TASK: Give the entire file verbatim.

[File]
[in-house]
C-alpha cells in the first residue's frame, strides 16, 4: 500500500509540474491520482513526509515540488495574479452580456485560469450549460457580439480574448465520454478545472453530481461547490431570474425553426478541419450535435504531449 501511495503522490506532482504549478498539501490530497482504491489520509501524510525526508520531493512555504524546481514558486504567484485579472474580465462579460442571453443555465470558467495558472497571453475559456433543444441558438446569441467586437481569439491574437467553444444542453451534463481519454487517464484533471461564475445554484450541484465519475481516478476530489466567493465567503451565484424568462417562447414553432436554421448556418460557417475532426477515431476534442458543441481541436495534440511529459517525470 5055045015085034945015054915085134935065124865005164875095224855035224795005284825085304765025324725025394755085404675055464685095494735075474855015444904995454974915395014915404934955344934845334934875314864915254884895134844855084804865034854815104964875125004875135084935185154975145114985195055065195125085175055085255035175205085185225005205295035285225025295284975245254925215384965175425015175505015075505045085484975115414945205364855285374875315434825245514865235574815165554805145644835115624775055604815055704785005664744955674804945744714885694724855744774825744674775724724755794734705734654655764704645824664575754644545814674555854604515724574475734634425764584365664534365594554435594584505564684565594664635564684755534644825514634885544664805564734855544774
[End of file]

[in-house]
C-alpha cells in the first residue's frame, strides 16, 4: 500500500509540474491520482513526509515540488495574479452580456485560469450549460457580439480574448465520454478545472453530481461547490431570474425553426478541419450535435504531449 501511495503522490506532482504549478498539501490530497482504491489520509501524510525526508520531493512555504524546481514558486504567484485579472474580465462579460442571453443555465470558467495558472497571453475559456433543444441558438446569441467586437481569439491574437467553444444542453451534463481519454487517464484533471461564475445554484450541484465519475481516478476530489466567493465567503451565484424568462417562447414553432436554421448556418460557417475532426477515431476534442458543441481541436495534440511529459517525470 5055045015085034945015054915085134935065124865005164875095224855035224795005284825085304765025324725025394755085404675055464685095494735075474855015444904995454974915395014915404934955344934845334934875314864915254884895134844855084804865034854815104964875125004875135084935185154975145114985195055065195125085175055085255035175205085185225005205295035285225025295284975245254925215384965175425015175505015075505045085484975115414945205364855285374875315434825245514865235574815165554805145644835115624775055604815055704785005664744955674804945744714885694724855744774825744674775724724755794734705734654655764704645824664575754644545814674555854604515724574475734634425764584365664534365594554435594584505564684565594664635564684755534644825514634885544664805564734855544774